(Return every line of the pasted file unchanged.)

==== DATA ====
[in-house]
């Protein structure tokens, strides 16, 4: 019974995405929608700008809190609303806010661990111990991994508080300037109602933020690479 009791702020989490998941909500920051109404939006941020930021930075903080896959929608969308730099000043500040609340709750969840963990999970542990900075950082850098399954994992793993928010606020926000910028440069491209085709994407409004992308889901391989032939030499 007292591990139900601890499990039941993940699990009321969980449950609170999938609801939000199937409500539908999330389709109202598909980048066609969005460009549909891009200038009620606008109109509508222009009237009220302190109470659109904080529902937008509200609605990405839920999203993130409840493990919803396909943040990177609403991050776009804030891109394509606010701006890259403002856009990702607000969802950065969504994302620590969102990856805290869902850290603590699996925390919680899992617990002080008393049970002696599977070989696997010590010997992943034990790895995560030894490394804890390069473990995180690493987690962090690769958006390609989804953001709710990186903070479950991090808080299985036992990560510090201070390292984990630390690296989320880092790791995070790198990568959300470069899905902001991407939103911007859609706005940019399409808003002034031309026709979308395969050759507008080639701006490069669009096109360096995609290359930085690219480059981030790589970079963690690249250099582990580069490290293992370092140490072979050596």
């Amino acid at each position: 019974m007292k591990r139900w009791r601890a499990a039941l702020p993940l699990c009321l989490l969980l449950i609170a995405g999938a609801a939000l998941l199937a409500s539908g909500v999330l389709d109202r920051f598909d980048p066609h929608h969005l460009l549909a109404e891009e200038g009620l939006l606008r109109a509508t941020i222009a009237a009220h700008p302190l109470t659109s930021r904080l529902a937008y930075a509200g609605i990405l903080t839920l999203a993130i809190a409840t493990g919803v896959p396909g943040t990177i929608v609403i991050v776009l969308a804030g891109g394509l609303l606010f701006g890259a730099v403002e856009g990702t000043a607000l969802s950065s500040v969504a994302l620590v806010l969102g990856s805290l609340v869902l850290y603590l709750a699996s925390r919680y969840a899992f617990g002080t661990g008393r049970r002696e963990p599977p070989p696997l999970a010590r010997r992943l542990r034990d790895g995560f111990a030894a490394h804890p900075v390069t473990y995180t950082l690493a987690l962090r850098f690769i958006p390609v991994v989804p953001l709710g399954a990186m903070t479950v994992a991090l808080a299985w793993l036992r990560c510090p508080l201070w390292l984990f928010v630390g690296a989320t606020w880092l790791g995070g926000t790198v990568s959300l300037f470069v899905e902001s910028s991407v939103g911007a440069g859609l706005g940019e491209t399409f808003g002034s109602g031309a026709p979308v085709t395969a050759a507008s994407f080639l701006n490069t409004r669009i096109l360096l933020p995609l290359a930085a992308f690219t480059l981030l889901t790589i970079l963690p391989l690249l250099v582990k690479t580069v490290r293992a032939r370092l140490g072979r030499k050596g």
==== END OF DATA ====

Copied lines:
[in-house]
């Protein structure tokens, strides 16, 4: 019974995405929608700008809190609303806010661990111990991994508080300037109602933020690479 009791702020989490998941909500920051109404939006941020930021930075903080896959929608969308730099000043500040609340709750969840963990999970542990900075950082850098399954994992793993928010606020926000910028440069491209085709994407409004992308889901391989032939030499 007292591990139900601890499990039941993940699990009321969980449950609170999938609801939000199937409500539908999330389709109202598909980048066609969005460009549909891009200038009620606008109109509508222009009237009220302190109470659109904080529902937008509200609605990405839920999203993130409840493990919803396909943040990177609403991050776009804030891109394509606010701006890259403002856009990702607000969802950065969504994302620590969102990856805290869902850290603590699996925390919680899992617990002080008393049970002696599977070989696997010590010997992943034990790895995560030894490394804890390069473990995180690493987690962090690769958006390609989804953001709710990186903070479950991090808080299985036992990560510090201070390292984990630390690296989320880092790791995070790198990568959300470069899905902001991407939103911007859609706005940019399409808003002034031309026709979308395969050759507008080639701006490069669009096109360096995609290359930085690219480059981030790589970079963690690249250099582990580069490290293992370092140490072979050596």
């Amino acid at each position: 019974m007292k591990r139900w009791r601890a499990a039941l702020p993940l699990c009321l989490l969980l449950i609170a995405g999938a609801a939000l998941l199937a409500s539908g909500v999330l389709d109202r920051f598909d980048p066609h929608h969005l460009l549909a109404e891009e200038g009620l939006l606008r109109a509508t941020i222009a009237a009220h700008p302190l109470t659109s930021r904080l529902a937008y930075a509200g609605i990405l903080t839920l999203a993130i809190a409840t493990g919803v896959p396909g943040t990177i929608v609403i991050v776009l969308a804030g891109g394509l609303l606010f701006g890259a730099v403002e856009g990702t000043a607000l969802s950065s500040v969504a994302l620590v806010l969102g990856s805290l609340v869902l850290y603590l709750a699996s925390r919680y969840a899992f617990g002080t661990g008393r049970r002696e963990p599977p070989p696997l999970a010590r010997r992943l542990r034990d790895g995560f111990a030894a490394h804890p900075v390069t473990y995180t950082l690493a987690l962090r850098f690769i958006p390609v991994v989804p953001l709710g399954a990186m903070t479950v994992a991090l808080a299985w793993l036992r990560c510090p508080l201070w390292l984990f928010v630390g690296a989320t606020w880092l790791g995070g926000t790198v990568s959300l300037f470069v899905e902001s910028s991407v939103g911007a440069g859609l706005g940019e491209t399409f808003g002034s109602g031309a026709p979308v085709t395969a050759a507008s994407f080639l701006n490069t409004r669009i096109l360096l933020p995609l290359a930085a992308f690219t480059l981030l889901t790589i970079l963690p391989l690249l250099v582990k690479t580069v490290r293992a032939r370092l140490g072979r030499k050596g």